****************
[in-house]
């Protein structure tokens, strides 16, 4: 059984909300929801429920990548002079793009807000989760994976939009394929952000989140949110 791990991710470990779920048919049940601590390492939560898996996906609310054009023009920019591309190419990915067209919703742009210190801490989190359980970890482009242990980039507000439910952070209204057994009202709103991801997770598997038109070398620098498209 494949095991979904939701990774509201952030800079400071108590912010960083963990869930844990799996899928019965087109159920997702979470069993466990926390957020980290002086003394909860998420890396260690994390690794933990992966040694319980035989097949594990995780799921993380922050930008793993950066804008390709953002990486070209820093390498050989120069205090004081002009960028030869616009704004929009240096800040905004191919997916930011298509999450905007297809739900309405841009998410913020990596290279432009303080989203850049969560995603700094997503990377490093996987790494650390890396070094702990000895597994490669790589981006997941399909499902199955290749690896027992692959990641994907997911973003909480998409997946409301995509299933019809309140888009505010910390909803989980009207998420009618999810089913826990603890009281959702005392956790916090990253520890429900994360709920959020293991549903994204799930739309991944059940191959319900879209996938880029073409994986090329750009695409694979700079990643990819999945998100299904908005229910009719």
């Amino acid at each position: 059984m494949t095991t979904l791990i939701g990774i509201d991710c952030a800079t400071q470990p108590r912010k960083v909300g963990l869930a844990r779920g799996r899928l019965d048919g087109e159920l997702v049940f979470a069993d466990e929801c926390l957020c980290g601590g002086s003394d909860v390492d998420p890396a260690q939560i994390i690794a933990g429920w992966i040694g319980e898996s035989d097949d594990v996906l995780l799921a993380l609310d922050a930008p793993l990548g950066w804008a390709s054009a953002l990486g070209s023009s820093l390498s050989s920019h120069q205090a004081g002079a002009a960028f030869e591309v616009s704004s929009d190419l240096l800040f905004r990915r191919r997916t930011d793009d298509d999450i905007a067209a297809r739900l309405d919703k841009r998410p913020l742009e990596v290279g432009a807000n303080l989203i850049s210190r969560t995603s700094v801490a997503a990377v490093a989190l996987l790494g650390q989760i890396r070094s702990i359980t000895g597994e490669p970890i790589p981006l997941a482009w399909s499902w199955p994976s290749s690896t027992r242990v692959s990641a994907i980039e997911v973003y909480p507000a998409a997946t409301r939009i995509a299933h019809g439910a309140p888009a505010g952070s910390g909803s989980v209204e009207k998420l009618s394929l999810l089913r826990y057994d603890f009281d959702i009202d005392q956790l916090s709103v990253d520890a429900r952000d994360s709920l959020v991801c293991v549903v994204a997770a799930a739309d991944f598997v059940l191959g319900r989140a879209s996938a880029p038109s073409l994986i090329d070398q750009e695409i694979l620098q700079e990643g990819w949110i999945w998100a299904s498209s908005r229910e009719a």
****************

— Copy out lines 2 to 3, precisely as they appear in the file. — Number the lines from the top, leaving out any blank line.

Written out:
């Protein structure tokens, strides 16, 4: 059984909300929801429920990548002079793009807000989760994976939009394929952000989140949110 791990991710470990779920048919049940601590390492939560898996996906609310054009023009920019591309190419990915067209919703742009210190801490989190359980970890482009242990980039507000439910952070209204057994009202709103991801997770598997038109070398620098498209 494949095991979904939701990774509201952030800079400071108590912010960083963990869930844990799996899928019965087109159920997702979470069993466990926390957020980290002086003394909860998420890396260690994390690794933990992966040694319980035989097949594990995780799921993380922050930008793993950066804008390709953002990486070209820093390498050989120069205090004081002009960028030869616009704004929009240096800040905004191919997916930011298509999450905007297809739900309405841009998410913020990596290279432009303080989203850049969560995603700094997503990377490093996987790494650390890396070094702990000895597994490669790589981006997941399909499902199955290749690896027992692959990641994907997911973003909480998409997946409301995509299933019809309140888009505010910390909803989980009207998420009618999810089913826990603890009281959702005392956790916090990253520890429900994360709920959020293991549903994204799930739309991944059940191959319900879209996938880029073409994986090329750009695409694979700079990643990819999945998100299904908005229910009719």
């Amino acid at each position: 059984m494949t095991t979904l791990i939701g990774i509201d991710c952030a800079t400071q470990p108590r912010k960083v909300g963990l869930a844990r779920g799996r899928l019965d048919g087109e159920l997702v049940f979470a069993d466990e929801c926390l957020c980290g601590g002086s003394d909860v390492d998420p890396a260690q939560i994390i690794a933990g429920w992966i040694g319980e898996s035989d097949d594990v996906l995780l799921a993380l609310d922050a930008p793993l990548g950066w804008a390709s054009a953002l990486g070209s023009s820093l390498s050989s920019h120069q205090a004081g002079a002009a960028f030869e591309v616009s704004s929009d190419l240096l800040f905004r990915r191919r997916t930011d793009d298509d999450i905007a067209a297809r739900l309405d919703k841009r998410p913020l742009e990596v290279g432009a807000n303080l989203i850049s210190r969560t995603s700094v801490a997503a990377v490093a989190l996987l790494g650390q989760i890396r070094s702990i359980t000895g597994e490669p970890i790589p981006l997941a482009w399909s499902w199955p994976s290749s690896t027992r242990v692959s990641a994907i980039e997911v973003y909480p507000a998409a997946t409301r939009i995509a299933h019809g439910a309140p888009a505010g952070s910390g909803s989980v209204e009207k998420l009618s394929l999810l089913r826990y057994d603890f009281d959702i009202d005392q956790l916090s709103v990253d520890a429900r952000d994360s709920l959020v991801c293991v549903v994204a997770a799930a739309d991944f598997v059940l191959g319900r989140a879209s996938a880029p038109s073409l994986i090329d070398q750009e695409i694979l620098q700079e990643g990819w949110i999945w998100a299904s498209s908005r229910e009719a």